Police clashed with protesters in Berlin on Wednesday as they tried to disperse a rally against the coronavirus lockdown while parliament debated a law to give the national government more powers to fight a third wave of the pandemic.
8,000 people gathered near the Bundestag to protest against the law Chancellor Angela Merkel drew up after some of Germany’s 16 federal states refused to impose tough measures despite a surge in cases. Her government has come under fire for its chaotic handling of lockdowns and slow vaccination campaign.
The majority protested peacefully but police said they had to break up the protest because many in the crowds of demonstrators were not wearing face masks or keeping a distance from one another. Up to 2,200 officers were on duty in Berlin to manage the protests.
Several people were detained after they attacked officers, while police had to use pepper spray against other demonstrators who threw bottles and tried to climb over barriers. Police said over 60 protesters had to be forcibly removed from the area.
“Peace, freedom, no dictatorship!” some protestors chanted, many waving German flags and banners which said the coronavirus lockdown undermines values enshrined in the constitution.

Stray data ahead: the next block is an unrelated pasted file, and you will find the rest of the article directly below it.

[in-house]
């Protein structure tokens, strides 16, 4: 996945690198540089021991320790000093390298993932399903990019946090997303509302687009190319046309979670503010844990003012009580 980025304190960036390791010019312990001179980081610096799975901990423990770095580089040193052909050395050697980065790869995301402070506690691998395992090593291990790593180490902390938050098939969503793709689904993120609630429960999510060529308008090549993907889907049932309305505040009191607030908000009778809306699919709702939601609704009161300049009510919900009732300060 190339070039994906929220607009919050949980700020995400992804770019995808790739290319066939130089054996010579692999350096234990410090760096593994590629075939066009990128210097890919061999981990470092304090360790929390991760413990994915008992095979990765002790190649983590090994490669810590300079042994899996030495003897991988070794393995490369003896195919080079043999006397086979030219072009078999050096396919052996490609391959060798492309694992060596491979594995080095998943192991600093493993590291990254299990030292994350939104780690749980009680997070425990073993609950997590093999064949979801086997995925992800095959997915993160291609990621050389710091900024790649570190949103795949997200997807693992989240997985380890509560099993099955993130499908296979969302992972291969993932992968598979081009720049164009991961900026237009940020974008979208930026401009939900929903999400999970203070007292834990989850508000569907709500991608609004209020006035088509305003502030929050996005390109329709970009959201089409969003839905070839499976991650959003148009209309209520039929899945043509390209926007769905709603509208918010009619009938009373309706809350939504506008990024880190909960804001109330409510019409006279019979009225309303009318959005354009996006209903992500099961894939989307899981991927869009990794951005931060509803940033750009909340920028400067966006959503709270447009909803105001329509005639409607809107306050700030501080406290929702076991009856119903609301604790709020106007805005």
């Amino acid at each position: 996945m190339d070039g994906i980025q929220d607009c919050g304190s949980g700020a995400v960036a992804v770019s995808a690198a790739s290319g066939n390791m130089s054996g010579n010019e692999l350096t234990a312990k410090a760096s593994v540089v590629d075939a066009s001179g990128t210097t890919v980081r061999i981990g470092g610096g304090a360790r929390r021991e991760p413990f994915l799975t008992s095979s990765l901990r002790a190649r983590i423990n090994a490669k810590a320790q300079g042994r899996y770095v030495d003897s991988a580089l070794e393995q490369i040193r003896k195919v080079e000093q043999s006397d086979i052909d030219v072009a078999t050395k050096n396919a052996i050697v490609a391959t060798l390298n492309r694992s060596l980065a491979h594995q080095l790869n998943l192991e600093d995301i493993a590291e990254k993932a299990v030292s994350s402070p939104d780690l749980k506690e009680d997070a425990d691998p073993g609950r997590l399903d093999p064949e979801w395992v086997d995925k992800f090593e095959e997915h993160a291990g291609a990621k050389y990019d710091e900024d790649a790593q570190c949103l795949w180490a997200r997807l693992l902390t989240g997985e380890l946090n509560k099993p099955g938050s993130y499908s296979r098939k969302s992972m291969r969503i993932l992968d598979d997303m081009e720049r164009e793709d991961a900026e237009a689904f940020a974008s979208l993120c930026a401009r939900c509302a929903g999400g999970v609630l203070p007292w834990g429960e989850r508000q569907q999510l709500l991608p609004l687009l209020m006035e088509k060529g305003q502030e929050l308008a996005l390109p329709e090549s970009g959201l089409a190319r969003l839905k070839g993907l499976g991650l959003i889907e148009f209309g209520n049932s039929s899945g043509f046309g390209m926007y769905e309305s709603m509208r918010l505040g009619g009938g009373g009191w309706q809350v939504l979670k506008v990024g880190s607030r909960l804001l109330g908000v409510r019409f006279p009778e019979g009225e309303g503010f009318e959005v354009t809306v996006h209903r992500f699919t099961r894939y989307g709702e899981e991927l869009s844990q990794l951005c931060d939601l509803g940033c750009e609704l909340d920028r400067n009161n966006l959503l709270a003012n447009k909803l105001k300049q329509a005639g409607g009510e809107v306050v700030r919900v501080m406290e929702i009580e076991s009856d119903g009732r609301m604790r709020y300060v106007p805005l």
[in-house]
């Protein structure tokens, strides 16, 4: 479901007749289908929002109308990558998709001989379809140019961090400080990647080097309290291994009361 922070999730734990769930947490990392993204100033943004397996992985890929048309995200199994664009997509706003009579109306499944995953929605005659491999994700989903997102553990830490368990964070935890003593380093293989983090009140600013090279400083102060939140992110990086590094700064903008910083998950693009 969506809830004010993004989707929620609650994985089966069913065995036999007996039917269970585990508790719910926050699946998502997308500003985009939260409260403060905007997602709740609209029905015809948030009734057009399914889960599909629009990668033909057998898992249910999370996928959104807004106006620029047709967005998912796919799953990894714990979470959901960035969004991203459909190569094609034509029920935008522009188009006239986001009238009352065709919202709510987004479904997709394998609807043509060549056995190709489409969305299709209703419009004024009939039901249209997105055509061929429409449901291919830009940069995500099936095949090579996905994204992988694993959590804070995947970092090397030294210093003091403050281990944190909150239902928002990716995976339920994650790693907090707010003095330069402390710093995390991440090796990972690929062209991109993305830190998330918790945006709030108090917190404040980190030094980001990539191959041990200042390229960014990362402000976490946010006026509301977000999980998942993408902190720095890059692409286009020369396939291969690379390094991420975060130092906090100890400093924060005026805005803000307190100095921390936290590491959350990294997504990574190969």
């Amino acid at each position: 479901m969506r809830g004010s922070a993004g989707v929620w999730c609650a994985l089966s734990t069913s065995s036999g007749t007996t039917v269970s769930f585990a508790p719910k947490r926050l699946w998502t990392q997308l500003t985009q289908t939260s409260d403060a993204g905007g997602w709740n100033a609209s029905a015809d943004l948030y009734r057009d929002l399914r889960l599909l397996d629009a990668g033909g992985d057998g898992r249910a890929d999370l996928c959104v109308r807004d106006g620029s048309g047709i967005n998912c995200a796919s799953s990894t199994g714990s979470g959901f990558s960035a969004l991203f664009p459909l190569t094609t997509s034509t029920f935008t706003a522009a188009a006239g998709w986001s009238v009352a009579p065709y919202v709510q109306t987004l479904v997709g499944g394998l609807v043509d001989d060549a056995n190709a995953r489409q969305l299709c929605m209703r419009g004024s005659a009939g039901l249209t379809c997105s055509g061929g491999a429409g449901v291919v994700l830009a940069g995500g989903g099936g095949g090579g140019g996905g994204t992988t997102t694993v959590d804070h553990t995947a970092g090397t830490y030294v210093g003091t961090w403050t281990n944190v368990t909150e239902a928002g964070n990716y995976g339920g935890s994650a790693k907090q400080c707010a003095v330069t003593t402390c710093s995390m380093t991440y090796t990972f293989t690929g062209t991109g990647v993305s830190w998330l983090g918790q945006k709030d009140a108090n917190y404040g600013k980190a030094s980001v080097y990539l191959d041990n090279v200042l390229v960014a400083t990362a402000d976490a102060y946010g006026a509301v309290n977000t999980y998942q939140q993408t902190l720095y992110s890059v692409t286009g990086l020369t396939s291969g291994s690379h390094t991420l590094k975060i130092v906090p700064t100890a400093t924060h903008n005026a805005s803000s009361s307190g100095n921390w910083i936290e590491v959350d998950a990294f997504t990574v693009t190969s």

Germans are sensitive to any measures which threaten their freedom due to the country’s Nazi and Communist past, and demonstrations against the legislation have been staged in the last few weeks in towns across the country.
The new law enables the national government to impose curfews between 10 p.m. (2000 GMT) and 5 a.m. (0300 GMT), as well as limits on private gatherings, sport and shop openings. Schools will close and return to online lessons if the virus incidence exceeds 165 cases per 100,000 residents.
Germany reported a rise of 24,884 coronavirus cases on Wednesday, bringing the total to nearly 3.19 million. Some 80,634 people have died and doctors have warned that unless action is taken, intensive-care units may struggle to cope.
However, in the last few days the seven-day incidence rate has inched down and is now at 160.1 per 100,000.
The legislation is due to go to the Bundesrat, the upper house of parliament, on Thursday.